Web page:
Review: 2024 Dynafit Tigard 130
This is hands-down the most impressive resort-meets-backcountry boot we’ve ever tried
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This article was first published by SkiMag.com.
At a Glance
- Brand: Dynafit
- Model: Tigard 130
- Gender: Unisex
- Level: Advanced, Expert
- Last Width (mm): 101
- Flex: 130
- Sizes: 25.0-31.5
- Weight (per boot in grams): 1,590 (26.5)
- Amazing downhill performance for a boot with walk-mode
- 70-degree range of motion is more generous than what you find in other hybrid/all-mountain boots
- Fit can be tricky for skiers with low-volume feet
Let’s get this out of the way at the top: Dynafit’s Tigard 130 is the most impressive hybrid boot we’ve ever tried. In a category defined by compromise, this offering seems to operate in a different plane of reality. The Tigard 130 is the hardest-skiing boot with a walk mode we’ve ever had the pleasure of stepping into; it’s also the best walking boot we’ve ever been able to put into an alpine binding. The Tigard, Dynafit’s imaginary tiger/leopard combo, stalks the skintrack and pounces on untracked powder, perfect corn, and manky mogul lines right under the chair. While the fit can be a little tricky for lower-volume feet, it’s a godsend for folks with high insteps who want a single boot to charge inbounds and seek adventure in the great beyond. The Tigard also comes in a 110 flex that will get sized down to a 23.5 next year.
We tested this boot in and around Vail, Colorado, and the Eastern Sierra of California, both inbounds and out, and were taken with its remarkable range of motion and light weight. During quick hits to the East Vail Chutes, the Tigard 130’s sprightly feel on the uphill was less important on a short skinner, but we were extremely grateful for its ability to drive massive powder boards through the zone’s tight trees and mandatory airs. This boot skis like a legitimate 130-flex alpine boot. Its stiffness at the top of the tongue is serious, and it ramps up quickly from there. Laterally, the Grilamid carbon-infused cuff felt totally comfortable banging out slalom turns and returned a phenomenal rebound. We were particularly impressed with the liner, which felt much beefier and warmer than its weight suggested. In Colorado, we skied more than a few single-digit days and were never worried about numb toes.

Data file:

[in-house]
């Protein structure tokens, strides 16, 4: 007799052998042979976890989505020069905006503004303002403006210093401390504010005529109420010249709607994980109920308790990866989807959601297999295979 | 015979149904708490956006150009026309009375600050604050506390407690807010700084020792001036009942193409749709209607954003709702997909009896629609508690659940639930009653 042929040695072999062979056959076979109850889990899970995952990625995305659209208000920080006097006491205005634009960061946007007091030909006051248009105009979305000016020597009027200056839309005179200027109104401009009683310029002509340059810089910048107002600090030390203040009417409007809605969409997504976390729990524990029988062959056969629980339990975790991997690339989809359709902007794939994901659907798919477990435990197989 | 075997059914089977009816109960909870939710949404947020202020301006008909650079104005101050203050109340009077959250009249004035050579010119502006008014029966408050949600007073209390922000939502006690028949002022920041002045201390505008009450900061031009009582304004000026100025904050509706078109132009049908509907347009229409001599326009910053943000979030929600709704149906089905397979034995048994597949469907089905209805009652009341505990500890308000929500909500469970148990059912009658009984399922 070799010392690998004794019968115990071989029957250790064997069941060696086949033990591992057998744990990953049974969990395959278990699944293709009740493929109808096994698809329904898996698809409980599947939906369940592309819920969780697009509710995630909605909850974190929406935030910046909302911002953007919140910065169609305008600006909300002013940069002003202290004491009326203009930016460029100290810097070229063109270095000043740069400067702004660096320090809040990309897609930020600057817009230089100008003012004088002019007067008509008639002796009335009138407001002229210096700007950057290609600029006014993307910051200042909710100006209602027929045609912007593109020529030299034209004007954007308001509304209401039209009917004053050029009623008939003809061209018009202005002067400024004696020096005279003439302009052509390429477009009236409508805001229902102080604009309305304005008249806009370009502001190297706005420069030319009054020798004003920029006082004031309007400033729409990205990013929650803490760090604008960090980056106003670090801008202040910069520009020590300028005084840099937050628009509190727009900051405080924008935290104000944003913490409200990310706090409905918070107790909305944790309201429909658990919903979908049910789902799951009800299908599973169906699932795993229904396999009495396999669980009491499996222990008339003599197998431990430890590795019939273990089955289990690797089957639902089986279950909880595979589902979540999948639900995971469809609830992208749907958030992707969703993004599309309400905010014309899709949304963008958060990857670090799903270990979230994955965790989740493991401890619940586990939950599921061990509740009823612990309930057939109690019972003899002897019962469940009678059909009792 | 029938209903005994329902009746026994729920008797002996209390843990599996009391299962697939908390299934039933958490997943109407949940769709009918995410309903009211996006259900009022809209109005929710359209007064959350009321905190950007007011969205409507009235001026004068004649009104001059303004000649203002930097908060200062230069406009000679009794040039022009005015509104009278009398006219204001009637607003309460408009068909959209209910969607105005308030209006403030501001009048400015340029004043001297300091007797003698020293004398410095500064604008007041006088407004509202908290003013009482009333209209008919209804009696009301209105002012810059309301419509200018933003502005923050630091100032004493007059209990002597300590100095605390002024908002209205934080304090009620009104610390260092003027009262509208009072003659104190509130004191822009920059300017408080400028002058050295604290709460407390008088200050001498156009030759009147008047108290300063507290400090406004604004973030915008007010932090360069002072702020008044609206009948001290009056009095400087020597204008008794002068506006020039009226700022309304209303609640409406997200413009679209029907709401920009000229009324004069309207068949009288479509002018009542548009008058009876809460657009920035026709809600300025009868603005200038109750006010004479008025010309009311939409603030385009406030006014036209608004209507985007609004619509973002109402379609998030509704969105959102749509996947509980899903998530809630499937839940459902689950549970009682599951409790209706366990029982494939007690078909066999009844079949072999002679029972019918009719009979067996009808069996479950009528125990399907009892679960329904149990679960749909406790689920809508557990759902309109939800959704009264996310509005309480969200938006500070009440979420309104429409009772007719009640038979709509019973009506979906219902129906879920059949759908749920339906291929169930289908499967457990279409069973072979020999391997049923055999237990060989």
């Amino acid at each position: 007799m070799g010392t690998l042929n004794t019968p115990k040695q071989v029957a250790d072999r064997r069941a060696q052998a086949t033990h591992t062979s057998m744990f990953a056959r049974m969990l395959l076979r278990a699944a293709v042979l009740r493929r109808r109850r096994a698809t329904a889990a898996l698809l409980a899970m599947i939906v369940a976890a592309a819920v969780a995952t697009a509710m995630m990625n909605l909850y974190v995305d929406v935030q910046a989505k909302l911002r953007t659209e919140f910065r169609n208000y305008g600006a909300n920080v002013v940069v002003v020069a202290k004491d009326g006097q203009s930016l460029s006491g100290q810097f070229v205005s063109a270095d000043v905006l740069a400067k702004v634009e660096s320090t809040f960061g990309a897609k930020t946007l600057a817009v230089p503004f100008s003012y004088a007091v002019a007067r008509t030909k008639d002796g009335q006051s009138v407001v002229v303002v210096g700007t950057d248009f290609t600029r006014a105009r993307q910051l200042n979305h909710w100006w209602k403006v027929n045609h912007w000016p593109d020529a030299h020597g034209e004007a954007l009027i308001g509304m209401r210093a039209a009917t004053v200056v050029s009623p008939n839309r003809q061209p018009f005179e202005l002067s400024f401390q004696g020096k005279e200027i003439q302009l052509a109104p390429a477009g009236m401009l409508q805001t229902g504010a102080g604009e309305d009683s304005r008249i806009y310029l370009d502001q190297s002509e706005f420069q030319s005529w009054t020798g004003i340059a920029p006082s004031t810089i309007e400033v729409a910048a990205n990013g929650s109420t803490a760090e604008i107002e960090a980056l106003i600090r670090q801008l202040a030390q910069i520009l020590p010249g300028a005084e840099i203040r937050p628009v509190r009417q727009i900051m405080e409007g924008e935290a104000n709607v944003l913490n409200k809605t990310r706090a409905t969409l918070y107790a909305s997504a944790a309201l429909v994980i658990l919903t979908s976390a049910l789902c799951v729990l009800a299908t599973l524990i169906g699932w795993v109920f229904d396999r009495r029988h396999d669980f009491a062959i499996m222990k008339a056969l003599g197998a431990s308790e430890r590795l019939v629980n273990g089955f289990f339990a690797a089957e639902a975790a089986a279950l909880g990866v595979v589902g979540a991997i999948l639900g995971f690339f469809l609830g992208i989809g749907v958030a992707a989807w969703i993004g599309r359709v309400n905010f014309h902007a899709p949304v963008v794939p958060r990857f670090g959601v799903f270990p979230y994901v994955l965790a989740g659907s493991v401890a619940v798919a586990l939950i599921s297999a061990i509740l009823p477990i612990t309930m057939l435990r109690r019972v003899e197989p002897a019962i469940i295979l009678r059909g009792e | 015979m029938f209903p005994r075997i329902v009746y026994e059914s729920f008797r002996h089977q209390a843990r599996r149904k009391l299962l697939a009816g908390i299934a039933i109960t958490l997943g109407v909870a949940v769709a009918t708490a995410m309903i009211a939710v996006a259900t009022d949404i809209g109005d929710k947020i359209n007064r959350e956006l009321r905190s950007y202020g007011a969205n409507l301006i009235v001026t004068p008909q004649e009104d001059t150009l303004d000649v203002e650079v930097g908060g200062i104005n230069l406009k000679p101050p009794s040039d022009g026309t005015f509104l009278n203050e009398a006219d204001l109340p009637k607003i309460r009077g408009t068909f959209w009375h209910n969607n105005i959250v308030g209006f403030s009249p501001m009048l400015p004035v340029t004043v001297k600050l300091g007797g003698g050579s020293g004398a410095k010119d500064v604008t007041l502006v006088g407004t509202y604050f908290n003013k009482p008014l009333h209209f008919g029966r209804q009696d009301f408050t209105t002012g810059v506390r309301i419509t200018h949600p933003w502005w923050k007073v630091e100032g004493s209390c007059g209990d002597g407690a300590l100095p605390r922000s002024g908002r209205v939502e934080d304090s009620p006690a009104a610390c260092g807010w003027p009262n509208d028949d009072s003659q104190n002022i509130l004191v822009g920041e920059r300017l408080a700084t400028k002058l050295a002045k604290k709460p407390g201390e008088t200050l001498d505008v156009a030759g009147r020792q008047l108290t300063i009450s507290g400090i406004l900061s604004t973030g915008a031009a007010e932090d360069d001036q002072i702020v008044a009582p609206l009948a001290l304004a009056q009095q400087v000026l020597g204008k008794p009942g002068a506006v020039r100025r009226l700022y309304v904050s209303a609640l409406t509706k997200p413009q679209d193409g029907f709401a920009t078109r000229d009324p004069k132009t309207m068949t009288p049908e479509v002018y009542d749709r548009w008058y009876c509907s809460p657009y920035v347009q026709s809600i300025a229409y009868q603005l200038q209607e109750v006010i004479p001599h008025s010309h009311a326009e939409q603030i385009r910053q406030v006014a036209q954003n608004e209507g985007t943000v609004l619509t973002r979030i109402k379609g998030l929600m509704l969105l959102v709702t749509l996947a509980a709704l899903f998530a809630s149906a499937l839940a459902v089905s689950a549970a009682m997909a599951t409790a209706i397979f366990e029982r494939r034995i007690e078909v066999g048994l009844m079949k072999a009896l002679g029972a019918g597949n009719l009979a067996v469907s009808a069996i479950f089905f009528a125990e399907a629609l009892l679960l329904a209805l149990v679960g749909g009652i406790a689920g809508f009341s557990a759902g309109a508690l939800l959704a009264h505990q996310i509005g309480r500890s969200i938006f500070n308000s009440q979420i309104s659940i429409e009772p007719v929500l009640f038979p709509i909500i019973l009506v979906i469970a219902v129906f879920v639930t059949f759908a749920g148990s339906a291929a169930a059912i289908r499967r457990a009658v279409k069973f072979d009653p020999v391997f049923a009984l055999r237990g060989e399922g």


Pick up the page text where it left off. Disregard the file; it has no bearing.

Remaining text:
Learn more: What is flex and how does it affect performance?
Back in the Eastern Sierra is where this boot really shone. While it’s nice to have a good range of motion for a little sidecountry boot, we felt this option was more than light and mobile enough to knock out thousands of feet of vert. The Hoji Lock system is totally seamless: With one lever pull, it loosens the upper cuff buckles and the power strap and has you ready to skin immediately. For longer tours, we’ll still loosen the upper cuff even more, but for mini-golf laps this system works as intended.
The 70-degree range of motion when switched into walk mode is unheard of in a boot this capable, and you feel every bit of freedom skinning in the Tigard 130. (For reference, the Tecnica Zero G Pro Tour has a 55-degree range of motion.) This boot is more similar to the Scarpa F1 XT we reviewed in our Backcountry section. The only downside of the Hoji Lock is that once it’s flipped into ski mode, the mechanism makes the rear spine so stiff that all your flexion comes from the front of the cuff.
Dynafit really made a full-on alpine boot that tours like, well, a Dynafit. It’s a nod back to the brand’s Franz Klammer glory days of making race boots in the 1970s, and a bold entry into the alpine market. This boot has replaceable GripWalk soles and could be perfectly happy never seeing a skintrack. Or a chairlift. It’s the only hybrid boot we’ve ever found that is just that good in both worlds.